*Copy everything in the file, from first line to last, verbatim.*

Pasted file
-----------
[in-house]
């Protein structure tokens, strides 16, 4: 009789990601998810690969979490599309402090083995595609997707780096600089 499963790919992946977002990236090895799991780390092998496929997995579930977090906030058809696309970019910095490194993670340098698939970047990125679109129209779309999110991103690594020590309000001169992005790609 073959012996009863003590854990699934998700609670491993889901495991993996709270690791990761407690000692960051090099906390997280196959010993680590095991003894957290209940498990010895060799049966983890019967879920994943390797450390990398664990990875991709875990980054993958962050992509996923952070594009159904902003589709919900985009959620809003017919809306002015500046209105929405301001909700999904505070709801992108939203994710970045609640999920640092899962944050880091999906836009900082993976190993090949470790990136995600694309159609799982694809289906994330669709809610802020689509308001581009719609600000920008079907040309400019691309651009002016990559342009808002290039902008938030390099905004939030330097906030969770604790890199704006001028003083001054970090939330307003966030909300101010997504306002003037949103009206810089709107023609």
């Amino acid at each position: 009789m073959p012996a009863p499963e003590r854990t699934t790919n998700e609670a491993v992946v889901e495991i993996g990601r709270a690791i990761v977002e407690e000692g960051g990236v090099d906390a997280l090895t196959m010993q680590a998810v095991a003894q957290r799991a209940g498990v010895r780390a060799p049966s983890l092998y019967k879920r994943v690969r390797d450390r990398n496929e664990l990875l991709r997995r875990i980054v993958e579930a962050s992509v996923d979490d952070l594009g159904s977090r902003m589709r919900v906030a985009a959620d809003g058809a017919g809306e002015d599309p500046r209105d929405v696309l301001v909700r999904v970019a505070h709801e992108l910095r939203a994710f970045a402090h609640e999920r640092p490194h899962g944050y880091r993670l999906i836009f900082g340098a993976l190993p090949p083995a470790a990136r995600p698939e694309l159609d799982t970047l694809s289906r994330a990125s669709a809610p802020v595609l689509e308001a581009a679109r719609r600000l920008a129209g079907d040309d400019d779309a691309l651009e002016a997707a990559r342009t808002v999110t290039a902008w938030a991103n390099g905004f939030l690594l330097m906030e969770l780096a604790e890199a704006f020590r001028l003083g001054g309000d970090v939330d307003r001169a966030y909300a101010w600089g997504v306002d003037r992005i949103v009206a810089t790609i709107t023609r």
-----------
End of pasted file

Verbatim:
[in-house]
């Protein structure tokens, strides 16, 4: 009789990601998810690969979490599309402090083995595609997707780096600089 499963790919992946977002990236090895799991780390092998496929997995579930977090906030058809696309970019910095490194993670340098698939970047990125679109129209779309999110991103690594020590309000001169992005790609 073959012996009863003590854990699934998700609670491993889901495991993996709270690791990761407690000692960051090099906390997280196959010993680590095991003894957290209940498990010895060799049966983890019967879920994943390797450390990398664990990875991709875990980054993958962050992509996923952070594009159904902003589709919900985009959620809003017919809306002015500046209105929405301001909700999904505070709801992108939203994710970045609640999920640092899962944050880091999906836009900082993976190993090949470790990136995600694309159609799982694809289906994330669709809610802020689509308001581009719609600000920008079907040309400019691309651009002016990559342009808002290039902008938030390099905004939030330097906030969770604790890199704006001028003083001054970090939330307003966030909300101010997504306002003037949103009206810089709107023609």
């Amino acid at each position: 009789m073959p012996a009863p499963e003590r854990t699934t790919n998700e609670a491993v992946v889901e495991i993996g990601r709270a690791i990761v977002e407690e000692g960051g990236v090099d906390a997280l090895t196959m010993q680590a998810v095991a003894q957290r799991a209940g498990v010895r780390a060799p049966s983890l092998y019967k879920r994943v690969r390797d450390r990398n496929e664990l990875l991709r997995r875990i980054v993958e579930a962050s992509v996923d979490d952070l594009g159904s977090r902003m589709r919900v906030a985009a959620d809003g058809a017919g809306e002015d599309p500046r209105d929405v696309l301001v909700r999904v970019a505070h709801e992108l910095r939203a994710f970045a402090h609640e999920r640092p490194h899962g944050y880091r993670l999906i836009f900082g340098a993976l190993p090949p083995a470790a990136r995600p698939e694309l159609d799982t970047l694809s289906r994330a990125s669709a809610p802020v595609l689509e308001a581009a679109r719609r600000l920008a129209g079907d040309d400019d779309a691309l651009e002016a997707a990559r342009t808002v999110t290039a902008w938030a991103n390099g905004f939030l690594l330097m906030e969770l780096a604790e890199a704006f020590r001028l003083g001054g309000d970090v939330d307003r001169a966030y909300a101010w600089g997504v306002d003037r992005i949103v009206a810089t790609i709107t023609r």